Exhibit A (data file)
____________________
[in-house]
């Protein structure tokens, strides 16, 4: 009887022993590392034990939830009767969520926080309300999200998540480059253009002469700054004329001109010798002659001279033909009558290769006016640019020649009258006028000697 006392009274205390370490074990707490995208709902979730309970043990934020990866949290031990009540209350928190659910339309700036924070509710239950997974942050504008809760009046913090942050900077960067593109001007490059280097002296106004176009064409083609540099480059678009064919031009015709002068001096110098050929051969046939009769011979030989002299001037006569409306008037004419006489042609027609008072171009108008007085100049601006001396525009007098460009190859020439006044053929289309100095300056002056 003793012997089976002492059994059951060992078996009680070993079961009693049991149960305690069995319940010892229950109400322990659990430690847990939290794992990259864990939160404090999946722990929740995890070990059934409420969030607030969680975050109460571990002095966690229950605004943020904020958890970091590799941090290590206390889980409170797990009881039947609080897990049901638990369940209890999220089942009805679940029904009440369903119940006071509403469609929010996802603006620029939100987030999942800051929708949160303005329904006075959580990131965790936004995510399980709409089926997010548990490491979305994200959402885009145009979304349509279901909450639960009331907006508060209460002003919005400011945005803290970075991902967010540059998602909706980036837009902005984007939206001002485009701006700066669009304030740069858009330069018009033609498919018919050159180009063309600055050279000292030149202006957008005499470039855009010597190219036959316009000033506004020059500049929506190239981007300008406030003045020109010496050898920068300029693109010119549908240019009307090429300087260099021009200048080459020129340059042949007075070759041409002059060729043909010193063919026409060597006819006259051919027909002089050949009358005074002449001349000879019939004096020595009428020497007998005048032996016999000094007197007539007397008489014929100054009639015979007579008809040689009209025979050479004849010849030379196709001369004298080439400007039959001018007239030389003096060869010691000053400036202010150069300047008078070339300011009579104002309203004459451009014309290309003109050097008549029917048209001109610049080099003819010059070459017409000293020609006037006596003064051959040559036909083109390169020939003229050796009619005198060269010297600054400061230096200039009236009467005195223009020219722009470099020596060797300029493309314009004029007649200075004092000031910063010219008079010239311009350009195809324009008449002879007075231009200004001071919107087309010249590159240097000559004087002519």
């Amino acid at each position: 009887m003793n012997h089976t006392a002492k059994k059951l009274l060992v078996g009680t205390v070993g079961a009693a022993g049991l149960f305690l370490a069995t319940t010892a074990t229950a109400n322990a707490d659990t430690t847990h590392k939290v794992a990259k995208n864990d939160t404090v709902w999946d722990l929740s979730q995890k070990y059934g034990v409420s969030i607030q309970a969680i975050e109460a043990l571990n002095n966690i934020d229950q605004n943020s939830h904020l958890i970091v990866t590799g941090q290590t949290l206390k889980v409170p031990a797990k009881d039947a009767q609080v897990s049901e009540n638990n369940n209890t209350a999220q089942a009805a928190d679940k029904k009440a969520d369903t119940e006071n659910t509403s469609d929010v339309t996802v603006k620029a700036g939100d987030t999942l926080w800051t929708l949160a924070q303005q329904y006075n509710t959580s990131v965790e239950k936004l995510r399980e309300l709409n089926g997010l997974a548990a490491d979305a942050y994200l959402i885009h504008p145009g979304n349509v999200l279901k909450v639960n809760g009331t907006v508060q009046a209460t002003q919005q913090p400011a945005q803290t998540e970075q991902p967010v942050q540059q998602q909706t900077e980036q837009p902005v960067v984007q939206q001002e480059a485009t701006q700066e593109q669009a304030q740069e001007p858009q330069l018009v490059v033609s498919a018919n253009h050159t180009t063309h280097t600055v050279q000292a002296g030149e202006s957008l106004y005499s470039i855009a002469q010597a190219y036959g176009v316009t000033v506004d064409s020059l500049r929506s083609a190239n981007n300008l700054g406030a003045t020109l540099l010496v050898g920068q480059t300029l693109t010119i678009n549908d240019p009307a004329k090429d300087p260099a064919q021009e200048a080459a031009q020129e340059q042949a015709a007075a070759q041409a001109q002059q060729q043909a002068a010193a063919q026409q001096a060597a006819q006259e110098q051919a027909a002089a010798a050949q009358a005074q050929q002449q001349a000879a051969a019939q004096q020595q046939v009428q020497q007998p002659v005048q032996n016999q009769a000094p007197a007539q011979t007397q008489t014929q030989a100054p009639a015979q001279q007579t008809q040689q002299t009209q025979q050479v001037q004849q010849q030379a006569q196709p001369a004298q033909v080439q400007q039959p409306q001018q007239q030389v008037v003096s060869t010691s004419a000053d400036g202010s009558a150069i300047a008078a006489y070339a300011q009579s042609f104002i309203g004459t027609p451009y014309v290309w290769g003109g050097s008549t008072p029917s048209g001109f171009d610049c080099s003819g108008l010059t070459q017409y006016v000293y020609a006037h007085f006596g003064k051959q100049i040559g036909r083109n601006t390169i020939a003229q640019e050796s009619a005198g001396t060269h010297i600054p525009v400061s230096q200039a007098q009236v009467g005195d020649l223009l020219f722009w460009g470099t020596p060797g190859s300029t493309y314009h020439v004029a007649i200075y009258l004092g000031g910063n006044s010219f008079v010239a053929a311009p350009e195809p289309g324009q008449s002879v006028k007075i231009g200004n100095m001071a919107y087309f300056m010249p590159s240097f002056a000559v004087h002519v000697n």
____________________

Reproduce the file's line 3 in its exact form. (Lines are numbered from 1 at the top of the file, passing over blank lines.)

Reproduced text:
């Amino acid at each position: 009887m003793n012997h089976t006392a002492k059994k059951l009274l060992v078996g009680t205390v070993g079961a009693a022993g049991l149960f305690l370490a069995t319940t010892a074990t229950a109400n322990a707490d659990t430690t847990h590392k939290v794992a990259k995208n864990d939160t404090v709902w999946d722990l929740s979730q995890k070990y059934g034990v409420s969030i607030q309970a969680i975050e109460a043990l571990n002095n966690i934020d229950q605004n943020s939830h904020l958890i970091v990866t590799g941090q290590t949290l206390k889980v409170p031990a797990k009881d039947a009767q609080v897990s049901e009540n638990n369940n209890t209350a999220q089942a009805a928190d679940k029904k009440a969520d369903t119940e006071n659910t509403s469609d929010v339309t996802v603006k620029a700036g939100d987030t999942l926080w800051t929708l949160a924070q303005q329904y006075n509710t959580s990131v965790e239950k936004l995510r399980e309300l709409n089926g997010l997974a548990a490491d979305a942050y994200l959402i885009h504008p145009g979304n349509v999200l279901k909450v639960n809760g009331t907006v508060q009046a209460t002003q919005q913090p400011a945005q803290t998540e970075q991902p967010v942050q540059q998602q909706t900077e980036q837009p902005v960067v984007q939206q001002e480059a485009t701006q700066e593109q669009a304030q740069e001007p858009q330069l018009v490059v033609s498919a018919n253009h050159t180009t063309h280097t600055v050279q000292a002296g030149e202006s957008l106004y005499s470039i855009a002469q010597a190219y036959g176009v316009t000033v506004d064409s020059l500049r929506s083609a190239n981007n300008l700054g406030a003045t020109l540099l010496v050898g920068q480059t300029l693109t010119i678009n549908d240019p009307a004329k090429d300087p260099a064919q021009e200048a080459a031009q020129e340059q042949a015709a007075a070759q041409a001109q002059q060729q043909a002068a010193a063919q026409q001096a060597a006819q006259e110098q051919a027909a002089a010798a050949q009358a005074q050929q002449q001349a000879a051969a019939q004096q020595q046939v009428q020497q007998p002659v005048q032996n016999q009769a000094p007197a007539q011979t007397q008489t014929q030989a100054p009639a015979q001279q007579t008809q040689q002299t009209q025979q050479v001037q004849q010849q030379a006569q196709p001369a004298q033909v080439q400007q039959p409306q001018q007239q030389v008037v003096s060869t010691s004419a000053d400036g202010s009558a150069i300047a008078a006489y070339a300011q009579s042609f104002i309203g004459t027609p451009y014309v290309w290769g003109g050097s008549t008072p029917s048209g001109f171009d610049c080099s003819g108008l010059t070459q017409y006016v000293y020609a006037h007085f006596g003064k051959q100049i040559g036909r083109n601006t390169i020939a003229q640019e050796s009619a005198g001396t060269h010297i600054p525009v400061s230096q200039a007098q009236v009467g005195d020649l223009l020219f722009w460009g470099t020596p060797g190859s300029t493309y314009h020439v004029a007649i200075y009258l004092g000031g910063n006044s010219f008079v010239a053929a311009p350009e195809p289309g324009q008449s002879v006028k007075i231009g200004n100095m001071a919107y087309f300056m010249p590159s240097f002056a000559v004087h002519v000697n």